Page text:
Printed letters, January 10, 2013

The Grand Junction City Council is deciding whether to return excess TABOR funds. On Dec. 17, a meeting was held in which council members discussed this topic among themselves.

The city has invested substantial funds in technology that allows meetings to be recorded and made available through the Internet. But the council members chose not to record their discussion or to keep minutes. This process is not unique to this issue.

Given the opportunity to publicly explain this reprehensible behavior, council members have declined.

Council members correctly argue that what they do is legal. A loophole in state law makes the current process legal as long as no official vote is taken.

I have attended many of these backroom meetings on other topics, and the discussions generally result in a clear decision without taking an official vote. When the issue is raised at an official meeting, there is no substantive debate and the public is shut out of its right to observe how the decision was reached.

The meetings to which I object are officially open to the public. But most are scheduled at times that are inconvenient to citizens and are held in rooms that have limited space for spectators. The Daily Sentinel usually has a reporter in attendance, and brief stories sometimes ensue. But four paragraphs, reporting on a two-hour discussion, are unlikely to provide enough information for citizens to understand the thoughts of each council member.

In addition to the meetings discussed above, “pre-meetings” are held in a backroom before each “official” City Council meeting. These meetings are the epitome of arrogance and can best be described as “dress rehearsals.” I have attended many of these. The clear intent is to allow discussions that are not included in the public record.

We are entering the campaign season for the April election. I hope each candidate will clearly discuss the degree to which citizens should be allowed to observe elected officials in action.

DENNIS SIMPSON

Grand Junction

 

 

 

 

 

It’s time to scrutinize 
Tipton’s representation

Rep. Scott Tipton isn’t being very representative these days. He doesn’t seem to understand that people are tired of a government that doesn’t function. By voting against the bill to avert the fiscal cliff, he indicated that he was willing to let the economy spiral into a recession again and send more workers to the unemployment lines.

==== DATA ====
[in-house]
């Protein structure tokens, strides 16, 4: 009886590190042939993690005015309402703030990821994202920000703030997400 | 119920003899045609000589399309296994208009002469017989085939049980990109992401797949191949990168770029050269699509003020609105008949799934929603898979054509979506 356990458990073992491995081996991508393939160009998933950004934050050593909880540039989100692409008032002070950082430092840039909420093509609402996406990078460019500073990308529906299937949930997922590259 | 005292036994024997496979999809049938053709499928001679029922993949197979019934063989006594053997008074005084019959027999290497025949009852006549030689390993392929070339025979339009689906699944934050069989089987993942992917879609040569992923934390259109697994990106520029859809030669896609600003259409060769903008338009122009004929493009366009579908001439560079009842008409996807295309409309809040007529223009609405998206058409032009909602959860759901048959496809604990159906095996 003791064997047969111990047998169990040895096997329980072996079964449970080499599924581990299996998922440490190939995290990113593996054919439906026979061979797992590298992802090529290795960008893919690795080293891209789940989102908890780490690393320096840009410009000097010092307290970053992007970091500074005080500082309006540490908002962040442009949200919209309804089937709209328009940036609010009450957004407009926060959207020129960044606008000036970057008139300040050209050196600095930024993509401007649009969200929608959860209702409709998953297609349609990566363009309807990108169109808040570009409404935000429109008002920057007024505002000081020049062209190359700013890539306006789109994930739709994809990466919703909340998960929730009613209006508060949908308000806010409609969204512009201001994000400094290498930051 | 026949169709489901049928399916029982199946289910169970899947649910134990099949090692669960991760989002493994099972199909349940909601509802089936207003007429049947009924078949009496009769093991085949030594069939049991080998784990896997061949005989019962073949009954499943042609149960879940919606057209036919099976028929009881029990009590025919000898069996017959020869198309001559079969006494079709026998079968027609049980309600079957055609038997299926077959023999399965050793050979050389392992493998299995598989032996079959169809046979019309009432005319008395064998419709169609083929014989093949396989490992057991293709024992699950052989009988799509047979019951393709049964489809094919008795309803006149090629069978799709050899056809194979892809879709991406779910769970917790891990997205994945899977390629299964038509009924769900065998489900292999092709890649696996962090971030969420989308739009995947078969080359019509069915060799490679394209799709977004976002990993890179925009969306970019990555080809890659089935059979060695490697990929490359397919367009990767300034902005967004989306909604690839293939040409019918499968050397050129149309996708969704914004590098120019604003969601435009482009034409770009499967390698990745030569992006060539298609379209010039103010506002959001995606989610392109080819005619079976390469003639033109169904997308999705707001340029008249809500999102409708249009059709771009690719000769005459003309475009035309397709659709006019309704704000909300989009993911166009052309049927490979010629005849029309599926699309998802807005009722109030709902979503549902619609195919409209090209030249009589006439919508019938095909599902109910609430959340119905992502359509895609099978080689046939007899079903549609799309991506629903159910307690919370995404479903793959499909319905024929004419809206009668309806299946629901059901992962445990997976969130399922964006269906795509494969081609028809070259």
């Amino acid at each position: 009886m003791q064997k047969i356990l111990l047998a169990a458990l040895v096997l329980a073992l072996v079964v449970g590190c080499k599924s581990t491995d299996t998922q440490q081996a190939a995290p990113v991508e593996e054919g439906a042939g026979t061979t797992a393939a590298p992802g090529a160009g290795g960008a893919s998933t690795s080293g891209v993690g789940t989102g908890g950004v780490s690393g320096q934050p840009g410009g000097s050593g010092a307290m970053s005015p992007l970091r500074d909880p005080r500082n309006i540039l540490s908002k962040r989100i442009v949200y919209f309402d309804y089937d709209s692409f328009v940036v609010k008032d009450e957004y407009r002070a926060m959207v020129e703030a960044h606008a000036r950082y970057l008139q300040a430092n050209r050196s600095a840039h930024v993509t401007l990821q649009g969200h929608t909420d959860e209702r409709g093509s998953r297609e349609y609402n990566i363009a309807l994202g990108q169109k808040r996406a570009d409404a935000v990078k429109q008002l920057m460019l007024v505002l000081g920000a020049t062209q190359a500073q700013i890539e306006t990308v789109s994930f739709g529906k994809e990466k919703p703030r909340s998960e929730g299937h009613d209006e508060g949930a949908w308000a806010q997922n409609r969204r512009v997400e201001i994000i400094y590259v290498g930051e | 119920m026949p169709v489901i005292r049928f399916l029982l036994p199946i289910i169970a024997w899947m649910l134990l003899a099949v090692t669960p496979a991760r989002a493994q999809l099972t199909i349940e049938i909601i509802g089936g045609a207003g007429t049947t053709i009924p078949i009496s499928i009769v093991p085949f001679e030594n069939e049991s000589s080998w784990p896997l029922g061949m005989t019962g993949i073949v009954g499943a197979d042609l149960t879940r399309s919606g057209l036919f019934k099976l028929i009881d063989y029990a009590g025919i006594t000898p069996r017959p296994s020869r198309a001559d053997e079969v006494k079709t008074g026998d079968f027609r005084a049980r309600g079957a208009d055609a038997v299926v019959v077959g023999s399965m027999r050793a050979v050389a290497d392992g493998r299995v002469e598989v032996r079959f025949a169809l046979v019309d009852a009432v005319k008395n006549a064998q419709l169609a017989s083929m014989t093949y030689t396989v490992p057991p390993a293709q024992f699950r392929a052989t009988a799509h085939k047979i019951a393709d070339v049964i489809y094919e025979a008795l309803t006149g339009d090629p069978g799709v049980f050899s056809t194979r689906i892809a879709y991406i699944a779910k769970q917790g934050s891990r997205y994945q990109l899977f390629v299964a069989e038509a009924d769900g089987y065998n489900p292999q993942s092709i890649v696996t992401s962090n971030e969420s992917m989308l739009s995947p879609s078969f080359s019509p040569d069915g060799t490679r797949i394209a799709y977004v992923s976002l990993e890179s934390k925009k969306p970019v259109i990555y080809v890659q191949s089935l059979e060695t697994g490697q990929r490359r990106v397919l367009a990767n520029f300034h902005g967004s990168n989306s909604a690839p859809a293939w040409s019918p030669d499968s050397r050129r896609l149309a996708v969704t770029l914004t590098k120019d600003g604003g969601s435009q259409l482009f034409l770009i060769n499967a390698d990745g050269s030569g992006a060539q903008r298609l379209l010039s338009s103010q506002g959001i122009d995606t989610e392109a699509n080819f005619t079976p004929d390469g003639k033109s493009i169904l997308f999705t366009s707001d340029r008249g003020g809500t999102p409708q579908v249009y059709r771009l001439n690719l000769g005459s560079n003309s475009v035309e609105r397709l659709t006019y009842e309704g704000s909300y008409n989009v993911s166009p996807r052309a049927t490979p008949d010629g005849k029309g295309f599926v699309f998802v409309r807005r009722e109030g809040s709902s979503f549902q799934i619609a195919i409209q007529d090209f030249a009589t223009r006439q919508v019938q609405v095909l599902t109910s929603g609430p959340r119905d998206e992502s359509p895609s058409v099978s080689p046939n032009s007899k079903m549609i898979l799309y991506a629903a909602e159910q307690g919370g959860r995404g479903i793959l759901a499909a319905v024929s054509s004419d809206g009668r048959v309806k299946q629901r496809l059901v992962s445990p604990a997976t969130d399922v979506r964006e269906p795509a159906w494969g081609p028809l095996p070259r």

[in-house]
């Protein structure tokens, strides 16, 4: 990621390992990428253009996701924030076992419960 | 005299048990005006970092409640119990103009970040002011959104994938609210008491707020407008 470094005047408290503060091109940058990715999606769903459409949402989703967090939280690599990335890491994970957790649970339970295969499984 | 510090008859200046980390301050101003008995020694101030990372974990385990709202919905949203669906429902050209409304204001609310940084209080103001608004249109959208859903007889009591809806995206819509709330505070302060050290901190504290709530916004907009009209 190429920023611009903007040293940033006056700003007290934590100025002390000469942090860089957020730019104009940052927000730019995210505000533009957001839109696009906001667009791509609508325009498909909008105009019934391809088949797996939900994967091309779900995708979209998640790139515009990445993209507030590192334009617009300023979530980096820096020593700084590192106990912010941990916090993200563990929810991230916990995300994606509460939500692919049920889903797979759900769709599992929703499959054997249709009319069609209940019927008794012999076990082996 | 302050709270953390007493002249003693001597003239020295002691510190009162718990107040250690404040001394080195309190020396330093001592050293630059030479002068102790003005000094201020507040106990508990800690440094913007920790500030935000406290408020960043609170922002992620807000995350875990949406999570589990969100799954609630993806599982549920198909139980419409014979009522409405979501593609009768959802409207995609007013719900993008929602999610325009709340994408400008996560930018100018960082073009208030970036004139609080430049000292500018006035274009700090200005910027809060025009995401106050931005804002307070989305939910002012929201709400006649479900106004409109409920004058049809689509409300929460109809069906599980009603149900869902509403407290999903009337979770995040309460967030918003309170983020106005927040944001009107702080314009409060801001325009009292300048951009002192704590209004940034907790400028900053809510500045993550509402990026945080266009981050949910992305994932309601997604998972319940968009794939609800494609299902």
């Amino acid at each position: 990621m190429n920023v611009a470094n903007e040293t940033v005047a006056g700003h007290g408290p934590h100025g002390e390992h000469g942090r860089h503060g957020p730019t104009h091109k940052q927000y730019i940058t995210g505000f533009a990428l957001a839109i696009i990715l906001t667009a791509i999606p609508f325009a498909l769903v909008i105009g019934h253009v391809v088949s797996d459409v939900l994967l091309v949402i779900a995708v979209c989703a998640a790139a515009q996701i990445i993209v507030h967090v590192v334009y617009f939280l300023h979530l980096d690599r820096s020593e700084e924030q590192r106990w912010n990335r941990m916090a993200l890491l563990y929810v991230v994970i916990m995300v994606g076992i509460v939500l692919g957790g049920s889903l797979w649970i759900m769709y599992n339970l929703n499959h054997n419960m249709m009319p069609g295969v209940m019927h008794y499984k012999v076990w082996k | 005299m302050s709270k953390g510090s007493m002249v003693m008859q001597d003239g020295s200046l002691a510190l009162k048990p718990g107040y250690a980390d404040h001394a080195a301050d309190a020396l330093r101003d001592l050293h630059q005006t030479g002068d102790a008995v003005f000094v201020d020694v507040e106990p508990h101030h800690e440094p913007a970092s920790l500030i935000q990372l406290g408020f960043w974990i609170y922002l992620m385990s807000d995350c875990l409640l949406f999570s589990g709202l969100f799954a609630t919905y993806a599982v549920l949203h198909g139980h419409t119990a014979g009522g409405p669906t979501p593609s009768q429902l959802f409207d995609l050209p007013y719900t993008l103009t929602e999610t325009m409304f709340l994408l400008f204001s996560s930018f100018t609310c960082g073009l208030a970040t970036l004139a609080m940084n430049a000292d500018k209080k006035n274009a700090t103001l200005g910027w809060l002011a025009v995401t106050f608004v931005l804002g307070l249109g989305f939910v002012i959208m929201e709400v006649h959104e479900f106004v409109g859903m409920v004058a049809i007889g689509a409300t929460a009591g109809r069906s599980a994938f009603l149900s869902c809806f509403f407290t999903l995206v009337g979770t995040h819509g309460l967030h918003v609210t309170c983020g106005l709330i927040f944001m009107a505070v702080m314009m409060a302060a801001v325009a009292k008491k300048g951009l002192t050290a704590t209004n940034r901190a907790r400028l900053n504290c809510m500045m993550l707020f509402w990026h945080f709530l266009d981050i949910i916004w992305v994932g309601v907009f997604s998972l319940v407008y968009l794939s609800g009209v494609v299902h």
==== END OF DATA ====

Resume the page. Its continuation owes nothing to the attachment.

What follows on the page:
It’s fine for him to say we need to get spending under control — the American public agrees with that. It’s not fine to hold the government hostage to his point of view. The Republican House should pass a bill showing how its members would cut the federal budget. That would be a productive way to start the dialogue. They should not threaten to shut down the government when the debt limit comes up, since it is Congress that actually created that debt.

As the voting public, we need to pay closer attention to the way Tipton represents us. We want a government that works, not just his displays of brinksmanship to please an extreme minority.

PETER WESTCOTT

Carbondale

 

Nation needs politicians 
willing to work together

I’ve been around for 77 years, and I’ve seen a lot and heard a lot.

First of all, everyone in the United States needs to pay the same percent of taxes. It would make everyone happier, and it would improve our economy. The more money you make, the more taxes you pay. No loopholes.

Also, we do not need Democrats and Republicans fighting against each other. We need good American men and women in all government offices. They are splitting our country wide open.

We had a war in the United States back in the early days that split this country. We don’t want that to happen again. Why can’t the people of the United States see this? We need people who can work together in harmony and get this country back on its feet. We need a strong president to get this started.

BOB L. ARNETT

Parachute

 

Web of human trafficking 
occurs even in the U.S.

Thank you for covering stories in the past year regarding an unfortunate situation called human trafficking. Although we often think this happens only in foreign countries, it is also found in the United States.

Thanks to Colorado lawmakers and law enforcement agents who are working to eliminate human trafficking, also known as modern-day slavery.

Under the federal Trafficking Victims Protection Act (2000), human trafficking is the use of force, fraud or coercion to induce, compel or subject an individual to provide labor, services or commercial sex against his or her will. Any minor involved in commercial sex acts is a victim, not a prostitute.

Friday is Human Trafficking Awareness Day. Perhaps each person reading this can let this be his or her first step toward being informed.

Expose the secret web of trafficking.

FAYE HUELSMANN

Grand Junction



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